In September this year, the Small Business Administration (SBA) announced some key changes to its Economic Injury Disaster Loan (“EIDL”) Program. The disaster loan provided by the SBA is currently not limited to small businesses as non-profit organizations and enterprises involving the agricultural sector may also apply.
With the release of the EIDL updates, many small business owners are having a slightly difficult time in not only understanding the changes but also in discerning how their chances of applying or updating their EIDL have been affected.
In a nutshell, EIDL (or The Economic Injury Disaster Loan) is an SBA disaster loan program that serves small businesses affected by natural disasters in the U.S. If you’re wondering whether the COVID-19 pandemic is considered a natural disaster, then the answer is YES. EDIL can and does support recovery from the pandemic disaster. There’s a cap of up to $2 million in financial assistance from the SBA for which small businesses, independent contractors and sole proprietors can apply.
Payable for up to a period of 30 years, the EIDL can help your business meet the required financial burden that COVID-19 created for small business owners. The EIDL however does not cover your lost revenue or possible sales.
What EIDL does cover is a wide range of expenses for the use of its proceedings.
These also include:
Wondering whether you qualify for the COVID-EIDL?
Answer the questions below:
If your answers are “yes” to both, then you are eligible to apply for an EIDL.
There are quite a few other considerations, such as:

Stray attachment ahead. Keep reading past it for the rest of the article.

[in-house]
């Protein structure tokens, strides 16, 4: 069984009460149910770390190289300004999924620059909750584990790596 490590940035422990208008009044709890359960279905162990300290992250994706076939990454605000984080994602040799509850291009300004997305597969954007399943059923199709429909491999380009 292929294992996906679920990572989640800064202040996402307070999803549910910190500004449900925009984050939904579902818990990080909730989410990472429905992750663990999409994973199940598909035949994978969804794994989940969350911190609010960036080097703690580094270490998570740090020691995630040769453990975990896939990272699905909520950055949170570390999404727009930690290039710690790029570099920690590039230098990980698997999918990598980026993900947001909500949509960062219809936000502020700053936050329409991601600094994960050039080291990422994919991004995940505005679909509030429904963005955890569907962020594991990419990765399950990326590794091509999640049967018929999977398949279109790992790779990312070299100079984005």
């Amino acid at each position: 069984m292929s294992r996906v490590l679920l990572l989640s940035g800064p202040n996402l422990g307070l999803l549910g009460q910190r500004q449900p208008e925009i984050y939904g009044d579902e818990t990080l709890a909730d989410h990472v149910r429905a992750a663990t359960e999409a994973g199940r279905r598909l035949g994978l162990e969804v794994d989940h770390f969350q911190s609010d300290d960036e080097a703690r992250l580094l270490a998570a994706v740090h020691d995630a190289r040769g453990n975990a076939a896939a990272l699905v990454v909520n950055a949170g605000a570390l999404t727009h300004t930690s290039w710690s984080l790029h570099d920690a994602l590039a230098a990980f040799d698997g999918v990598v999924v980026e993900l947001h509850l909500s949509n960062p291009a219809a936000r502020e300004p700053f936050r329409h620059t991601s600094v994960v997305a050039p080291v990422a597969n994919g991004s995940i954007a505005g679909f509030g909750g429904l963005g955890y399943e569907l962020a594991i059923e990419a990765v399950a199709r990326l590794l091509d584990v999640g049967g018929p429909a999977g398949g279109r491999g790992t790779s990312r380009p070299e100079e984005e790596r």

The bottom line is this. Being a federal program, all loans provided by the government will have a long list of sub-criteria to be met.
There are several changes in the original EIDL policy, which took effect in September 2021. We have consequently summarized these updates to make it as easy as possible for a normal business owner to understand the gist of the changes.
1. Loan Cap Limit Increased
2. Usage of Funds For Debt Repayment
3. Increase in Deferment Period for Repayment
4. Simplified Affiliation Requirements
5. Clarification on Eligibility for Newly Included Businesses
6. Cap Limit for Corporate Groups
This ensures there is no monopoly of SBA loan funds, and above all, businesses in the United States of America have an equal opportunity of acquiring the COVID-19 Economic Injury Disaster Loan.
At Monily, our integrated approach to aspiring startups and small/medium-sized businesses spans accounting, bookkeeping, payroll management, financial reporting, tax preparation, and more. We take care of the most time-consuming function of your business and hence, let you focus on what matters to you the most –– running and growing your business!
Our seasoned accounting and tax specialists are on hand to guide you through applying for an EIDL. We will also assist in avoiding the pitfalls and errors when applying and more importantly, actually qualify your business for receiving an EIDL. We understand that time is of the utmost importance and therefore, Monily will assist you every step of the way.